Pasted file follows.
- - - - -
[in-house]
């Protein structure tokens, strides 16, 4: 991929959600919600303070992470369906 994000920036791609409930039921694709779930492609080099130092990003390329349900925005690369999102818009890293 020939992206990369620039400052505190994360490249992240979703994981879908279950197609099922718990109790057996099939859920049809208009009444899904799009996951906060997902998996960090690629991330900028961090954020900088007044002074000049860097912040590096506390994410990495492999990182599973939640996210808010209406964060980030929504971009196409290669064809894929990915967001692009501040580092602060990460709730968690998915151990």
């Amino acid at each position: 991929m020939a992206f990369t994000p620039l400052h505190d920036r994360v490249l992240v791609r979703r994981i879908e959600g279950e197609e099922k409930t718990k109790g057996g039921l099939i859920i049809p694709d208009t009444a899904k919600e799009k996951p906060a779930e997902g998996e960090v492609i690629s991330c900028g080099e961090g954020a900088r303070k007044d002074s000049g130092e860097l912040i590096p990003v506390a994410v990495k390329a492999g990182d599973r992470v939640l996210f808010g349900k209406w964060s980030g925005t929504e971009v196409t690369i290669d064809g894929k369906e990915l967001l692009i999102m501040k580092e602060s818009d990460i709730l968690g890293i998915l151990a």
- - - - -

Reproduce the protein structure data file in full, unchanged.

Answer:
[in-house]
């Protein structure tokens, strides 16, 4: 991929959600919600303070992470369906 994000920036791609409930039921694709779930492609080099130092990003390329349900925005690369999102818009890293 020939992206990369620039400052505190994360490249992240979703994981879908279950197609099922718990109790057996099939859920049809208009009444899904799009996951906060997902998996960090690629991330900028961090954020900088007044002074000049860097912040590096506390994410990495492999990182599973939640996210808010209406964060980030929504971009196409290669064809894929990915967001692009501040580092602060990460709730968690998915151990």
């Amino acid at each position: 991929m020939a992206f990369t994000p620039l400052h505190d920036r994360v490249l992240v791609r979703r994981i879908e959600g279950e197609e099922k409930t718990k109790g057996g039921l099939i859920i049809p694709d208009t009444a899904k919600e799009k996951p906060a779930e997902g998996e960090v492609i690629s991330c900028g080099e961090g954020a900088r303070k007044d002074s000049g130092e860097l912040i590096p990003v506390a994410v990495k390329a492999g990182d599973r992470v939640l996210f808010g349900k209406w964060s980030g925005t929504e971009v196409t690369i290669d064809g894929k369906e990915l967001l692009i999102m501040k580092e602060s818009d990460i709730l968690g890293i998915l151990a």